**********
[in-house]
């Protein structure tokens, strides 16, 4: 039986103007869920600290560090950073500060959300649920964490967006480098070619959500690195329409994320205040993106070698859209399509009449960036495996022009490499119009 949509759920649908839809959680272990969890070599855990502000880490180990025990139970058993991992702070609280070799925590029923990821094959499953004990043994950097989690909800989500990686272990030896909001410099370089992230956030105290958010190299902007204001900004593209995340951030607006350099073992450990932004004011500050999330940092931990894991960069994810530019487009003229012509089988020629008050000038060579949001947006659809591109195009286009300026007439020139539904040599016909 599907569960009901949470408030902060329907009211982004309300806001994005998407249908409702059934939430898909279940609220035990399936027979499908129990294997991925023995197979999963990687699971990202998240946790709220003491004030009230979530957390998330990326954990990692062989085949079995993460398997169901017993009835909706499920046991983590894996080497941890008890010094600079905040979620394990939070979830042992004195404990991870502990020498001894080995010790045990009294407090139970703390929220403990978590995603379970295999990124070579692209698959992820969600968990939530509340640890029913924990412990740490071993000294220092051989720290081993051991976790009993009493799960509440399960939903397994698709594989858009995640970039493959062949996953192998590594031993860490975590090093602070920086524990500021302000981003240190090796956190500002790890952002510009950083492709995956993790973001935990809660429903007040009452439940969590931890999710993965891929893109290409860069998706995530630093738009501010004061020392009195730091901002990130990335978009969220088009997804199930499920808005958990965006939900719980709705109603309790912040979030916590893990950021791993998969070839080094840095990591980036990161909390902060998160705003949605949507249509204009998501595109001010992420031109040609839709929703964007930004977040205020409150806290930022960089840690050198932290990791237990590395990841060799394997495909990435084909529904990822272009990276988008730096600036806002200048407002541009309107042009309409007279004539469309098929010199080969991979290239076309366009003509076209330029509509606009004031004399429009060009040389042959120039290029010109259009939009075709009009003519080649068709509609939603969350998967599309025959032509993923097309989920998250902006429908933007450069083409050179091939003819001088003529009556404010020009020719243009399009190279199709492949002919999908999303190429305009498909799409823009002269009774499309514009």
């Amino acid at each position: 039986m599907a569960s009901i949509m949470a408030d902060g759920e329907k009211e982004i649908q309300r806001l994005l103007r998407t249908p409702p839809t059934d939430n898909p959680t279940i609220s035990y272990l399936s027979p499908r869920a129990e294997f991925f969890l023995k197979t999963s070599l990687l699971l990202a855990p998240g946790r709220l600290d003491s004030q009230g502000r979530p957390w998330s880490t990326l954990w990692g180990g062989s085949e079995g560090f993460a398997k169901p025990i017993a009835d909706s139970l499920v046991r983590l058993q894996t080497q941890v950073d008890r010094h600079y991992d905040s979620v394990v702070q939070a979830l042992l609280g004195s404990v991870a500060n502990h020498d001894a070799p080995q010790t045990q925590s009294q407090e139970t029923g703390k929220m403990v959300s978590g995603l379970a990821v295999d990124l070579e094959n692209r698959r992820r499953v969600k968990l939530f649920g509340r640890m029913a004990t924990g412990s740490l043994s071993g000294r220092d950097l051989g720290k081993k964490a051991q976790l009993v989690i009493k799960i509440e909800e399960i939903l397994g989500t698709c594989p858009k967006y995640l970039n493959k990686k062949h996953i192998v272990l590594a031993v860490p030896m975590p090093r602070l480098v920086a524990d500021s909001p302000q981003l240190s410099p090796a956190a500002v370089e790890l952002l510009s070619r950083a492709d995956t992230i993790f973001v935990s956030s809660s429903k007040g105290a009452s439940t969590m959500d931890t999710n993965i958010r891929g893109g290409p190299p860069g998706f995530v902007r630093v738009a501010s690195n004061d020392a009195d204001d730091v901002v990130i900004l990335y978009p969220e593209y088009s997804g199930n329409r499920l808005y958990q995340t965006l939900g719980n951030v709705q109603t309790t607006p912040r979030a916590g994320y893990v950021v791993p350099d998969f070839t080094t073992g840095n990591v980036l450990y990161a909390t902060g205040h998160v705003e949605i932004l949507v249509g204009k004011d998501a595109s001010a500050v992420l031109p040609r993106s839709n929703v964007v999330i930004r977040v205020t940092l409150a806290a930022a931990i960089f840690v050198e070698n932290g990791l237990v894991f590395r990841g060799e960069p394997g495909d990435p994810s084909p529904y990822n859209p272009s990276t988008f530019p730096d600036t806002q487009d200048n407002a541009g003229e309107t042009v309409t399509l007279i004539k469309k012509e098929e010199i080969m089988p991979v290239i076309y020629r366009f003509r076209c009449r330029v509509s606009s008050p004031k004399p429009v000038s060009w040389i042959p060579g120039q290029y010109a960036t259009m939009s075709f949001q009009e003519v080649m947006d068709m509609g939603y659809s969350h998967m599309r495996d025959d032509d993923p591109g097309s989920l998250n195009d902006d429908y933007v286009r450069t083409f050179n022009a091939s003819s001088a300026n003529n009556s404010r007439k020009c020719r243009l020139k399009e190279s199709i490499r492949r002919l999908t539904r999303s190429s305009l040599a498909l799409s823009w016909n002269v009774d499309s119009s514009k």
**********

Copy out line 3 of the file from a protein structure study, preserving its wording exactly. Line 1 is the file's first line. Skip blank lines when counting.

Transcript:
């Amino acid at each position: 039986m599907a569960s009901i949509m949470a408030d902060g759920e329907k009211e982004i649908q309300r806001l994005l103007r998407t249908p409702p839809t059934d939430n898909p959680t279940i609220s035990y272990l399936s027979p499908r869920a129990e294997f991925f969890l023995k197979t999963s070599l990687l699971l990202a855990p998240g946790r709220l600290d003491s004030q009230g502000r979530p957390w998330s880490t990326l954990w990692g180990g062989s085949e079995g560090f993460a398997k169901p025990i017993a009835d909706s139970l499920v046991r983590l058993q894996t080497q941890v950073d008890r010094h600079y991992d905040s979620v394990v702070q939070a979830l042992l609280g004195s404990v991870a500060n502990h020498d001894a070799p080995q010790t045990q925590s009294q407090e139970t029923g703390k929220m403990v959300s978590g995603l379970a990821v295999d990124l070579e094959n692209r698959r992820r499953v969600k968990l939530f649920g509340r640890m029913a004990t924990g412990s740490l043994s071993g000294r220092d950097l051989g720290k081993k964490a051991q976790l009993v989690i009493k799960i509440e909800e399960i939903l397994g989500t698709c594989p858009k967006y995640l970039n493959k990686k062949h996953i192998v272990l590594a031993v860490p030896m975590p090093r602070l480098v920086a524990d500021s909001p302000q981003l240190s410099p090796a956190a500002v370089e790890l952002l510009s070619r950083a492709d995956t992230i993790f973001v935990s956030s809660s429903k007040g105290a009452s439940t969590m959500d931890t999710n993965i958010r891929g893109g290409p190299p860069g998706f995530v902007r630093v738009a501010s690195n004061d020392a009195d204001d730091v901002v990130i900004l990335y978009p969220e593209y088009s997804g199930n329409r499920l808005y958990q995340t965006l939900g719980n951030v709705q109603t309790t607006p912040r979030a916590g994320y893990v950021v791993p350099d998969f070839t080094t073992g840095n990591v980036l450990y990161a909390t902060g205040h998160v705003e949605i932004l949507v249509g204009k004011d998501a595109s001010a500050v992420l031109p040609r993106s839709n929703v964007v999330i930004r977040v205020t940092l409150a806290a930022a931990i960089f840690v050198e070698n932290g990791l237990v894991f590395r990841g060799e960069p394997g495909d990435p994810s084909p529904y990822n859209p272009s990276t988008f530019p730096d600036t806002q487009d200048n407002a541009g003229e309107t042009v309409t399509l007279i004539k469309k012509e098929e010199i080969m089988p991979v290239i076309y020629r366009f003509r076209c009449r330029v509509s606009s008050p004031k004399p429009v000038s060009w040389i042959p060579g120039q290029y010109a960036t259009m939009s075709f949001q009009e003519v080649m947006d068709m509609g939603y659809s969350h998967m599309r495996d025959d032509d993923p591109g097309s989920l998250n195009d902006d429908y933007v286009r450069t083409f050179n022009a091939s003819s001088a300026n003529n009556s404010r007439k020009c020719r243009l020139k399009e190279s199709i490499r492949r002919l999908t539904r999303s190429s305009l040599a498909l799409s823009w016909n002269v009774d499309s119009s514009k």